I also implemented Free Time Activities this year. Because most of my curriculum relies heavily on project-based learning, my students work at their own pace. And, as anyone who’s ever worked with children knows, kids work at various speeds and abilities. I wanted my students to be productive from the minute they walk into the library media center, to the minute they walk out. So, Free Time Activities seemed like the perfect solution! I created a chart in the corner of my room that colorfully displayed the various tasks that a student could choose from once they’ve completed their required assignments and/or work for that day. These activities range from blogging and reading to building with Legos and K’nex. Additionally, I implemented a makerspace area to help make many of these tasks available. It is simply a shelving unit filled with any item that could possibly help create, such as yarn, pipe cleaners, tape, markers, and paper tubes. Certain Free Time Activities are also supported by “challenge cards.” For example, the Lego station and K’nex kit come with baskets filled with cards with a number of challenges written on them; and the makerspace area has a basket of STEAM challenges. The students have really enjoyed having the right to choose and navigate how they want to explore and learn (see right photos above).
So far I’ve loved the changes I’ve implemented this year, and I can’t wait to see how it evolves with time. I recommend giving it a try in your own classrooms and seeing how you can make room for activities like these. Take that risk! I’m sure you’ll be amazed with the wonderful results!
December 5th through the 11th this year is Computer Science Education Week, and I took this opportunity to go through basic coding with some of my 5th and 6th grade classes. The first couple days have been an absolute success! My fifth graders created their own emojis (shown in picture above) and coded a basic robot game–both provided by Made By Code (a Google project). My six graders, who have already been exposed to coding with their classroom teachers, are doing coding for basic games: Flappy Bird and Star Wars–both provided by Code.org.
It was fun to devote my time with them this week to coding. I always like to think because of the rapid advance of technology, we are teaching and training our students for careers that don’t even exist yet! It’s good to get yourself, as an educator, out of your comfort zone, and explore a new facet with your students! I myself am a complete newbie when it comes to coding, and a couple of my fifth graders were showing me tricks and shortcuts during their robot game coding! It was amazing to see some of them in their element, and the fact that they were all leaving with a smile on their face, just sweetened the deal!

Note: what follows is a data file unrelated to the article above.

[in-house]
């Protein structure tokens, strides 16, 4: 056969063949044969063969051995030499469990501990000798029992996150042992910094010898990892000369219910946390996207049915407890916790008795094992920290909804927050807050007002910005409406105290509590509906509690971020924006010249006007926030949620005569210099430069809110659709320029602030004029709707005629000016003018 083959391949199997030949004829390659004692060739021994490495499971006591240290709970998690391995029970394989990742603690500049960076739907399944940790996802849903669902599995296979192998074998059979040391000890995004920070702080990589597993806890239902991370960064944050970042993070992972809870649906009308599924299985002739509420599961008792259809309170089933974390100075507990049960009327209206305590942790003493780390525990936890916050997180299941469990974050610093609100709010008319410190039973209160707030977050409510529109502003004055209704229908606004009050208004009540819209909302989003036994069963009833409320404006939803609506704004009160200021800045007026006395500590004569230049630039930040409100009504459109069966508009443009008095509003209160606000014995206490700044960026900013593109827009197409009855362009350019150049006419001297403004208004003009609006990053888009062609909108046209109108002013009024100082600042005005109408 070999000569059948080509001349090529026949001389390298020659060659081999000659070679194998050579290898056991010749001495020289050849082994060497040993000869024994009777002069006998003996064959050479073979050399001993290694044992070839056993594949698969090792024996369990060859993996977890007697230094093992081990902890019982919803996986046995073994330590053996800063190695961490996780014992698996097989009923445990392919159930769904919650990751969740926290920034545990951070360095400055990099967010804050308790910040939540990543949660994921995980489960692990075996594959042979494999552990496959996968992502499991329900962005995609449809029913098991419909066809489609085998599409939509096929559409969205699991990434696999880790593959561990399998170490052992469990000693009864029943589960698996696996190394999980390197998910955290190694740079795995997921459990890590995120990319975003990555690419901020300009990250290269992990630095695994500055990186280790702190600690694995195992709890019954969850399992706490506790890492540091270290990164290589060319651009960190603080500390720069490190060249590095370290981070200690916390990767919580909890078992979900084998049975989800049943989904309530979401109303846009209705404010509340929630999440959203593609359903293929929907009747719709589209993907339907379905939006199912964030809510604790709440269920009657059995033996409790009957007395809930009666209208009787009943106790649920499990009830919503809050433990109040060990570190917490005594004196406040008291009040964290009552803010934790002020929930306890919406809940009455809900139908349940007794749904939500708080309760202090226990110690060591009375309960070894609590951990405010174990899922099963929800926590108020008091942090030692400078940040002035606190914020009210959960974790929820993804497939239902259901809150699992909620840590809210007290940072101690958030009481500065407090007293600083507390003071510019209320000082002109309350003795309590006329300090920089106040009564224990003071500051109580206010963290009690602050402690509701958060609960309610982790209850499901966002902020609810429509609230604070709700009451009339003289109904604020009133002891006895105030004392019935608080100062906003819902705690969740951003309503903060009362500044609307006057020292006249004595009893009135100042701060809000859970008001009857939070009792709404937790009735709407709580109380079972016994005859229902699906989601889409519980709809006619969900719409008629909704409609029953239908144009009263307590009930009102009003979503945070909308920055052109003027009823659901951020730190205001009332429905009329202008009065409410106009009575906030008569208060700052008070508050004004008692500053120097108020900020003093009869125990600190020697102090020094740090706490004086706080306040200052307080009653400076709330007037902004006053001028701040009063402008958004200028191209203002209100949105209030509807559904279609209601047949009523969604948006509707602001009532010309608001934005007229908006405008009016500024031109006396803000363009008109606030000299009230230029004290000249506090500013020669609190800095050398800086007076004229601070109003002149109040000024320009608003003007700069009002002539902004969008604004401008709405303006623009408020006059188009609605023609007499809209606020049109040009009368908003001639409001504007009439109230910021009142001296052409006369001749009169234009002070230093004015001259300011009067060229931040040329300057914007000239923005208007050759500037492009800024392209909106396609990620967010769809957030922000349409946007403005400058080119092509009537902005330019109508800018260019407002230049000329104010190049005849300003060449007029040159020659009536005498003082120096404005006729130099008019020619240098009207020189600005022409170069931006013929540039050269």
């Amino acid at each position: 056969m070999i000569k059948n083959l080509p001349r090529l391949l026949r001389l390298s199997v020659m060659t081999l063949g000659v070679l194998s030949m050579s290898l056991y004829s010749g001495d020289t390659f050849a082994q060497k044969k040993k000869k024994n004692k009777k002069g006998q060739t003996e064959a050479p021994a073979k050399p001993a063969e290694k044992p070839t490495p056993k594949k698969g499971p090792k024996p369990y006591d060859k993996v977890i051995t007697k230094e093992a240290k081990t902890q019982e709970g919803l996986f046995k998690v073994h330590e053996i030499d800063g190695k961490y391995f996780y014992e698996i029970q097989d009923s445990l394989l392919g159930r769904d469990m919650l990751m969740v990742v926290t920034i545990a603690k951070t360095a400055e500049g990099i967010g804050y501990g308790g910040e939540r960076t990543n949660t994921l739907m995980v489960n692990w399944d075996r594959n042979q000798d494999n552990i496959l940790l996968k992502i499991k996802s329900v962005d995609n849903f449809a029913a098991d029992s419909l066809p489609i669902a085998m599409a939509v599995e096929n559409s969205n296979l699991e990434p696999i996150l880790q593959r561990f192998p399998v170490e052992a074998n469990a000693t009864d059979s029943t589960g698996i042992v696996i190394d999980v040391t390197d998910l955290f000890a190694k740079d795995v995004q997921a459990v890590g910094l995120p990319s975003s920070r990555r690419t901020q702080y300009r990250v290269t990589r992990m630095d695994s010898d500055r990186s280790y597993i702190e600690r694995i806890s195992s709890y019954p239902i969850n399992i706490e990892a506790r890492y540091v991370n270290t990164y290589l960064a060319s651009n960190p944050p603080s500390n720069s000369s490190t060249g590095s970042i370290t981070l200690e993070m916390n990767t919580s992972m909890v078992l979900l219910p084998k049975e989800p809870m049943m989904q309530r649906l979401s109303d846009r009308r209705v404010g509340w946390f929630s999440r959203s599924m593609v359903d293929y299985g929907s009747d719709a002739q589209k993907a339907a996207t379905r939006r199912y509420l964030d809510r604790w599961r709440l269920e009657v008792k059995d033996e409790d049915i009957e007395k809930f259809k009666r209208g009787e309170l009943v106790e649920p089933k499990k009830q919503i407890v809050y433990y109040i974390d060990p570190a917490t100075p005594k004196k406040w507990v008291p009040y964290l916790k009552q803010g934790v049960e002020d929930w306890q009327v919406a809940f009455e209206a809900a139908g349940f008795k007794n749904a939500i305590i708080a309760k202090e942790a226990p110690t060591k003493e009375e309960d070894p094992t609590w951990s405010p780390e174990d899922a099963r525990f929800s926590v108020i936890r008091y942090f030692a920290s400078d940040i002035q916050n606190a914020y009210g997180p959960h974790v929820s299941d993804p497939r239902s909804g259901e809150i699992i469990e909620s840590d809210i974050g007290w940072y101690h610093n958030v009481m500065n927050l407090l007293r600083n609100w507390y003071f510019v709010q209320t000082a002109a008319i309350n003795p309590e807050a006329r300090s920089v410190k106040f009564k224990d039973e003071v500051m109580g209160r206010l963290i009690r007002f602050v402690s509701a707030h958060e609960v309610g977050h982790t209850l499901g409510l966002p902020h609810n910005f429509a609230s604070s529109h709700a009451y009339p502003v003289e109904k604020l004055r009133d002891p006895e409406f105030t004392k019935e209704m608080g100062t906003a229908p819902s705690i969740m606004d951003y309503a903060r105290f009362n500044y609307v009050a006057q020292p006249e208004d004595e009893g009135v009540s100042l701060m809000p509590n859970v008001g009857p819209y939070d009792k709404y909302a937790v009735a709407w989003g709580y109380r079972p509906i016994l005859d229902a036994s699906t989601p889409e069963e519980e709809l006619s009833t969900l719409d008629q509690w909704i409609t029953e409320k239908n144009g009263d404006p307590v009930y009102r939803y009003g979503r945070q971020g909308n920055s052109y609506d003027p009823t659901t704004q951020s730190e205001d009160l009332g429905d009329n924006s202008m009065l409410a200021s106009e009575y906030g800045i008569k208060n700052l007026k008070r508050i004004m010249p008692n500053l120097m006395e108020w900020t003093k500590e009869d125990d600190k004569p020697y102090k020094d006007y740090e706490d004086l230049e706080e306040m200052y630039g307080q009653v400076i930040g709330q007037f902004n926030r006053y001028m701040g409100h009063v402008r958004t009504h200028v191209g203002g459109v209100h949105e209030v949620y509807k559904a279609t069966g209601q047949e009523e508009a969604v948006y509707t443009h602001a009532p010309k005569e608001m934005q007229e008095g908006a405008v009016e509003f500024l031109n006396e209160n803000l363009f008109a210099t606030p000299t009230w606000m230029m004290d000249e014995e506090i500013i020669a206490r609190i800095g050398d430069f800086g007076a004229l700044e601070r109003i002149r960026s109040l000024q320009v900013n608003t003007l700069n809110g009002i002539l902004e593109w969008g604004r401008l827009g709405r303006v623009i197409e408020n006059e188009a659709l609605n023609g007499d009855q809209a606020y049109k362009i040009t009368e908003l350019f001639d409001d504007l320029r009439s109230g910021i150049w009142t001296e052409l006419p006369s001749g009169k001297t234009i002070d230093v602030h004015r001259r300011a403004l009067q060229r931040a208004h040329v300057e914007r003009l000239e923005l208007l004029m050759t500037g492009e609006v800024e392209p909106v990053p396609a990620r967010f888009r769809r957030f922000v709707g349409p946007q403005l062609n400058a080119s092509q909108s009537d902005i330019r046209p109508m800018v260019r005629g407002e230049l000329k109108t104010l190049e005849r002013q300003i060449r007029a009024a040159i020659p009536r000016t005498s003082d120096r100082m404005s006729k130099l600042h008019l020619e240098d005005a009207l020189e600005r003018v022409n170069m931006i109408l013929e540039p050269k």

Hour of Code, in honor of Computer Science Education Week, is and continues to be a success! When your students do not want to leave your classroom, you know you’re doing something right…
This week marks the 25th anniversary of the Internet. It is mind-boggling to think how far we’ve progressed in terms of technology and communication. The internet has changed not only our daily lives, but that of the entire world. It has made us all global citizens and connected us forever.
But, it is still fun to look back and see when this thing called “the Internet” first came into our vernacular. The above video clip shows Katie Couric and her co-hosts discussing the Internet–or at least trying to! My favorite part is when they can’t figure out what the ‘@’ symbol is exactly. This clip makes me think about what might seem strange to people looking back on us in twenty years.
I remember getting my first computer when I was ten years old–it was this big clunky thing–but I was so excited. We had AOL as our service provider and I don’t think I’ll ever forget the dial tone sound of the computer ATTEMPTING to connect. But, when I did hear the “you’ve got mail” welcome message, I would be elated. Looking back at this phase of technology in my life is comical now, but back then, it was the best computers had to offer to our everyday lives.
Technology truly changes the way we do EVERYTHING and it will be interesting to see just how much more it will all evolve in the future.